Saying "America treasures its relationship with Canada," Secretary of State Colin Powell promised Thursday that the United States would strive to keep Canadian citizens from being hassled or singled out when they cross the border.

Powell flew here for a luncheon meeting with Foreign Minister Bill Graham and other Canadian officials that he said dealt with Iraq "in considerable detail." The meeting also was intended as a balm on sore feelings in Canada over border security measures implemented by its powerful next-door neighbor.

Canada has been unhappy with the U.S. National Security Entry Exit Registration System, which authorizes taking fingerprints and photographs of people born or holding citizenship in five countries the United States says sponsor terrorism: Iran, Iraq, Libya, Sudan and Syria.

Canadian officials consider the policy discriminatory. The government issued a travel advisory warning people from those five countries to avoid going into the United States, but rescinded it when U.S. officials promised that Canadian citizens would not get special scrutiny based on their country of birth.

"I'm very pleased we worked that out," Graham said. "The United States has been very responsive on that."

Powell said both countries are working to simplify the system. He reminded Canadians that the tighter border restrictions "are not directed at Canada" but are meant to extend greater protection to the American people.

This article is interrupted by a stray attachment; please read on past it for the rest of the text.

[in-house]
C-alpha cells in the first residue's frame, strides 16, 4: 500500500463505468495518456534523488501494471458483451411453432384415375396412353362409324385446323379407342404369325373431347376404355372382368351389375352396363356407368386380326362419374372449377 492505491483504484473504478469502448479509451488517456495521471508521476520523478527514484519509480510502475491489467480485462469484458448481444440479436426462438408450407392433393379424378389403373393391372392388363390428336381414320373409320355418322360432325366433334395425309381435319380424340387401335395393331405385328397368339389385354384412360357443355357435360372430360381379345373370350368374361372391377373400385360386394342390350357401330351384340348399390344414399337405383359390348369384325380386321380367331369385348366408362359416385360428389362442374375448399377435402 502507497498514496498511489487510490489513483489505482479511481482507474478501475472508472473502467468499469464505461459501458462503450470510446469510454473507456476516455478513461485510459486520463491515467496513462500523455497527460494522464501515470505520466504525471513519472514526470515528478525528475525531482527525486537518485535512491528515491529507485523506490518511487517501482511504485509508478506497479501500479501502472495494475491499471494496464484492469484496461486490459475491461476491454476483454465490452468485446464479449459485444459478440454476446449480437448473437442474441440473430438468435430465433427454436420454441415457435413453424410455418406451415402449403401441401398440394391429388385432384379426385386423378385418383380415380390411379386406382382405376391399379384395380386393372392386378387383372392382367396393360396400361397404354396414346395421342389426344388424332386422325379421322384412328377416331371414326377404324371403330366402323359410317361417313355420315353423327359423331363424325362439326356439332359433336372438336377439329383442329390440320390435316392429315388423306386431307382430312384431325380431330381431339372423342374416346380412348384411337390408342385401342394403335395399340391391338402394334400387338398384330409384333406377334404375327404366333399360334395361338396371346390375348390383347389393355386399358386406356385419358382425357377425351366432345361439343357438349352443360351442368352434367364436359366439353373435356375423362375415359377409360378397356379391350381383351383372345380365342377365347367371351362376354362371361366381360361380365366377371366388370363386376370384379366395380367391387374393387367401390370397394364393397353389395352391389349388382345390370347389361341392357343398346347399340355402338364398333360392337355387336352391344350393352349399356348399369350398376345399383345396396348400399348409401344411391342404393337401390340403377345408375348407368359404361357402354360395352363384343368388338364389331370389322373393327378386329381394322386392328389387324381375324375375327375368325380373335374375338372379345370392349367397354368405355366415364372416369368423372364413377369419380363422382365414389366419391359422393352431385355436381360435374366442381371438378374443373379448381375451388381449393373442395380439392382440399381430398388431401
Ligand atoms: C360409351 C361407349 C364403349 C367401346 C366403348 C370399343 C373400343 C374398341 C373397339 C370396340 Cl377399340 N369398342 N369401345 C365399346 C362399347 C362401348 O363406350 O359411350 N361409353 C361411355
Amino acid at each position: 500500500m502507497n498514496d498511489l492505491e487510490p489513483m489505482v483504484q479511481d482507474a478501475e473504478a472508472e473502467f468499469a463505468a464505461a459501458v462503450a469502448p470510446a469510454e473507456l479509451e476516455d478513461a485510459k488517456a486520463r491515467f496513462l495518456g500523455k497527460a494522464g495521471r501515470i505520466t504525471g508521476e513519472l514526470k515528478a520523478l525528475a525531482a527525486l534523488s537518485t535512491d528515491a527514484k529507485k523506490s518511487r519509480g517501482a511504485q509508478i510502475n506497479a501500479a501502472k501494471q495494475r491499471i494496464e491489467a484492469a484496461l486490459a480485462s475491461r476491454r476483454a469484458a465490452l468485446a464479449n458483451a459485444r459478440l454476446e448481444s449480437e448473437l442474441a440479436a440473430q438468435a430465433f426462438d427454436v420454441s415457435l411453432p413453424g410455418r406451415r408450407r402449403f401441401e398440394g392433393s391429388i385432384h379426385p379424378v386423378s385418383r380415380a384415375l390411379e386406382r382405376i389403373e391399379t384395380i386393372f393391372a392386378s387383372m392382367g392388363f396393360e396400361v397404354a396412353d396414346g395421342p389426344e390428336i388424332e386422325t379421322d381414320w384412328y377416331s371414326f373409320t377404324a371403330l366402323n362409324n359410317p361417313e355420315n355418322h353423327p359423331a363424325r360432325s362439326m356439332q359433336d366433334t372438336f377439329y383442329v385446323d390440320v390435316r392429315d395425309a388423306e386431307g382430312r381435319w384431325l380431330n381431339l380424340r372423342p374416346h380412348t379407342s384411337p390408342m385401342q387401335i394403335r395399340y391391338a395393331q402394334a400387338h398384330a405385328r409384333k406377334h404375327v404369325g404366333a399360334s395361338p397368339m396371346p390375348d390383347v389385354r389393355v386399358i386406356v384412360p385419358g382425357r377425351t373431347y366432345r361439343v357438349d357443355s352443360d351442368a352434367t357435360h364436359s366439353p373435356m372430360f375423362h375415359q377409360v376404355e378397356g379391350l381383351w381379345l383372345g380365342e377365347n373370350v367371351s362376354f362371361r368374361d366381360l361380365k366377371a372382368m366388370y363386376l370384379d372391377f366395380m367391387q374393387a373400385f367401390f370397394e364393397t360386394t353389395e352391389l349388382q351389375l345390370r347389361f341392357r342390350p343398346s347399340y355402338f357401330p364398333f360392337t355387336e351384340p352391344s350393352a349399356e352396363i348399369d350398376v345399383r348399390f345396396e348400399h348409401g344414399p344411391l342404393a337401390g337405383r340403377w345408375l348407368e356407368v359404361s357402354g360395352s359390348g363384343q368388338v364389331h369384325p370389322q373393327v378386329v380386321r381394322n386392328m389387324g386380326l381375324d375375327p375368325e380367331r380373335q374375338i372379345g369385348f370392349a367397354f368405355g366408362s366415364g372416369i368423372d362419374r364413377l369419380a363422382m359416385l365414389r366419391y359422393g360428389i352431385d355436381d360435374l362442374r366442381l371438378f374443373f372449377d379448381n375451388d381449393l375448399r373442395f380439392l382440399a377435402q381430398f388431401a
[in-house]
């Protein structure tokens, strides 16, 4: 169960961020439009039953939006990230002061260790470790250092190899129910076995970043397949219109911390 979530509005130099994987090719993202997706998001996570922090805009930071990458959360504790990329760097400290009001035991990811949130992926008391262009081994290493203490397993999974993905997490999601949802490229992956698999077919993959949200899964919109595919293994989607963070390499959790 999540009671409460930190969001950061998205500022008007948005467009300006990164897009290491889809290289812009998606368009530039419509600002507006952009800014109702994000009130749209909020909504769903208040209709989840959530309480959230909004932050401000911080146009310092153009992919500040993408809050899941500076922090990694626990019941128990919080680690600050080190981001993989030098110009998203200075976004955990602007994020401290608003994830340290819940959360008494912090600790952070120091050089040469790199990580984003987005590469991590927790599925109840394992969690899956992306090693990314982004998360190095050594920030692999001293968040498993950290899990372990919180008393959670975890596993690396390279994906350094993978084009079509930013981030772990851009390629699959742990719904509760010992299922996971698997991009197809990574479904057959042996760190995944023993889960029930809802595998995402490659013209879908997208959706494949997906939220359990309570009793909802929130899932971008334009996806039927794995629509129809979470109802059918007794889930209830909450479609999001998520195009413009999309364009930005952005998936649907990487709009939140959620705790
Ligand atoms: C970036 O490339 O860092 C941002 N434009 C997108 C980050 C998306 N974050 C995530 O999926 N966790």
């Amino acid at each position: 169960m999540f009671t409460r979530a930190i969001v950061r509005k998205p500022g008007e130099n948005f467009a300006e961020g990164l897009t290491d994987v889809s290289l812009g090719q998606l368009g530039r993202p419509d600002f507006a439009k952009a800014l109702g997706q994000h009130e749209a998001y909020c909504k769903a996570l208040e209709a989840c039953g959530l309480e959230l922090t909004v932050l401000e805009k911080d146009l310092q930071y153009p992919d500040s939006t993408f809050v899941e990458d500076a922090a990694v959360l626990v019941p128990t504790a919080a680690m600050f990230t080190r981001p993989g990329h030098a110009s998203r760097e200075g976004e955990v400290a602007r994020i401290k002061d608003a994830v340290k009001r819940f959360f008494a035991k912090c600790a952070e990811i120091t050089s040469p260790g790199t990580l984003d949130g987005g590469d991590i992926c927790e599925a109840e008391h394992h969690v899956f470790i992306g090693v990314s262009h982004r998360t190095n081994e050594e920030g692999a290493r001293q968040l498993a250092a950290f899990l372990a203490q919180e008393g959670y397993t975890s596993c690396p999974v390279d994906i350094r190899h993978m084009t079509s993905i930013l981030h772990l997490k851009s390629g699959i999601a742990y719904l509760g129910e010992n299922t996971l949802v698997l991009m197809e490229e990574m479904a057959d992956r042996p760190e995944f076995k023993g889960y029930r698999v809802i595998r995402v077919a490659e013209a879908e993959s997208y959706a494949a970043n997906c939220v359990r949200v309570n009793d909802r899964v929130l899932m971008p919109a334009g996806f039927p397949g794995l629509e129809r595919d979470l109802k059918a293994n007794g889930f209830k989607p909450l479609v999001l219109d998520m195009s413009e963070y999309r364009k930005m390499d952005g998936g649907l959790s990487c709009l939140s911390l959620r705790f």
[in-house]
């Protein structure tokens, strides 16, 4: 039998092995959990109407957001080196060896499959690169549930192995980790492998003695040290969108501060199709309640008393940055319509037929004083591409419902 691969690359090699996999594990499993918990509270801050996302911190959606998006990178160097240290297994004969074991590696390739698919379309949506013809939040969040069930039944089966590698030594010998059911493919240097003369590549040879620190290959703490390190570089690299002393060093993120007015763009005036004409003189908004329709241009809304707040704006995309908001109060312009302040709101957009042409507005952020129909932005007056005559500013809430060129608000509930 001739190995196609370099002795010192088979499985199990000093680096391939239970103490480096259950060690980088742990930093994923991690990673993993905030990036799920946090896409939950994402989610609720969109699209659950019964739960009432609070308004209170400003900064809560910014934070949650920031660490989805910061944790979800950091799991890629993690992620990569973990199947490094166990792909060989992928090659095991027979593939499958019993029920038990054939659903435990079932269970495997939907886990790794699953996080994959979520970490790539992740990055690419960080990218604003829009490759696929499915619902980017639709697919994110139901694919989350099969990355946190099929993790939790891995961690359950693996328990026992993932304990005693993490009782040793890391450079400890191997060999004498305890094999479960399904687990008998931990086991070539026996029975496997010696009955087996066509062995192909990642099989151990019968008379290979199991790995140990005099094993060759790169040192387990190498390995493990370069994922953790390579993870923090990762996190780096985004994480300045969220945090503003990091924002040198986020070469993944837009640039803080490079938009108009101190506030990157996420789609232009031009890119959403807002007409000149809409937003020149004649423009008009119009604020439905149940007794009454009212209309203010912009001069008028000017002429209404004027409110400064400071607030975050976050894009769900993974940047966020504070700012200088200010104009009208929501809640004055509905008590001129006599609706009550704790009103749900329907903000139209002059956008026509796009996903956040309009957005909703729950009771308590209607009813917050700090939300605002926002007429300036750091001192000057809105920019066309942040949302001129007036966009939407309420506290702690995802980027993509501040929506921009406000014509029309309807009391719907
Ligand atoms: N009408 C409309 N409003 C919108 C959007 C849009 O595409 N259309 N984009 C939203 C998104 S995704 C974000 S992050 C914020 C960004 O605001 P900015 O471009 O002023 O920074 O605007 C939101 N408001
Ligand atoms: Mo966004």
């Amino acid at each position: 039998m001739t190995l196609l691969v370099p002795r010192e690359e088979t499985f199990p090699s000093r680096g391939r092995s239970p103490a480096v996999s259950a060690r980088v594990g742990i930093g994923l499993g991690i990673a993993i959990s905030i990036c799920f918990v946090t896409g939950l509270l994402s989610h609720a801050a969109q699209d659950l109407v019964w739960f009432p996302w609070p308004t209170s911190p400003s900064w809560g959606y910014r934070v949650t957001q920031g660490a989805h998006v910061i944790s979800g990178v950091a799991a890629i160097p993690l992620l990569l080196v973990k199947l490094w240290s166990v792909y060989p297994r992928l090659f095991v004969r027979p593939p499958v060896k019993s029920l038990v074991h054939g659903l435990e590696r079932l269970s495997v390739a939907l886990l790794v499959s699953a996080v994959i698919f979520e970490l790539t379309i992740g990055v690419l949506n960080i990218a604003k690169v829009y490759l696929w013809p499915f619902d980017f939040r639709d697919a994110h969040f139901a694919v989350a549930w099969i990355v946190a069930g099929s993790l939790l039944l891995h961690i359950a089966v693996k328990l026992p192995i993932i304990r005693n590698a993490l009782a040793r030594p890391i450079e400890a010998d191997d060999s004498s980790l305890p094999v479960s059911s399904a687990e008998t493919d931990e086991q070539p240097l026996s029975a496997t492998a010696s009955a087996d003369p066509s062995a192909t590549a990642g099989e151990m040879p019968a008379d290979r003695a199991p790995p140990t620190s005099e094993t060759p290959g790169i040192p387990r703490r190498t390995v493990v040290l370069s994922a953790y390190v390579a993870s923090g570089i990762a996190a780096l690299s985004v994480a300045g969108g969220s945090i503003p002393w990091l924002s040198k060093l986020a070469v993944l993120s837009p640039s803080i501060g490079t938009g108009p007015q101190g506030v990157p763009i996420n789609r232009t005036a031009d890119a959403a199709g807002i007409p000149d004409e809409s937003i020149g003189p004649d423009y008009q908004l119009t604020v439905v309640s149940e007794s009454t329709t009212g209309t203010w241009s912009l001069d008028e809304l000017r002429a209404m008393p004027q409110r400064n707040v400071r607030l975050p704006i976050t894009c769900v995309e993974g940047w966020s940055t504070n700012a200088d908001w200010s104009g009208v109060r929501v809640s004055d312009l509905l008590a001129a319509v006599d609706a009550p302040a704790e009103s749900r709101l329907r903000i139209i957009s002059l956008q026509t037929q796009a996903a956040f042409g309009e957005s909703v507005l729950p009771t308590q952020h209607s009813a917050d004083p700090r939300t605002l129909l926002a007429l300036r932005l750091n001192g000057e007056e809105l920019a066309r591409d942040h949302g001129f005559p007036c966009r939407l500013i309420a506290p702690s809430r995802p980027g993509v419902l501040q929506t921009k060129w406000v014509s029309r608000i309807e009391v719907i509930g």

"We're doing everything we can so that we respect Canadian citizenship, and they're not being profiled or anything," he said.

Powell and Graham also discussed Iraq and international efforts to ensure that Saddam Hussein complies with U.N. weapons inspections. Powell said Iraq's reactions to enforcement of no-fly zones would be looked at "with great seriousness," and that Iraq must understand the threat of military action "to disarm them, to change the regime," is real.

"The only thing the Iraqis respond to is pressure," Powell said. "We don't want there to be any confusion that (Saddam) is somehow being given slack, or he gets a couple of free passes before serious consequences are on the table."

Border security worries were heightened this fall when two Canadians became ensnared in the new U.S. processes.

One, Maher Arar of Montreal, was detained Sept. 26 when he changed planes at John F. Kennedy airport in New York while returning home from Tunisia. Arar holds dual Canadian-Syrian citizenship and was deported to Syria; Canadian officials said he should have been sent to Canada.

The other, Michel Jalbert, 32, of Quebec, was arrested Oct. 11 when he journeyed into Maine to buy gas at a station a few yards from the border. An American policeman spotted a hunting rifle in Jalbert's vehicle, and a background check found Jalbert had been convicted 13 years ago of vandalism and possessing stolen property.

Jalbert was arrested and charged with entering the United States illegally. If convicted, he faces six months in jail.

Powell called Jalbert's case "an unfortunate incident," and said U.S. immigration officials are expediting his case. He said Canadian citizens who frequently traverse the border for gasoline or other ordinary errands should not worry that they will receive the same treatment.

"I don't expect it to be a problem in the future, nor a pattern," Powell said.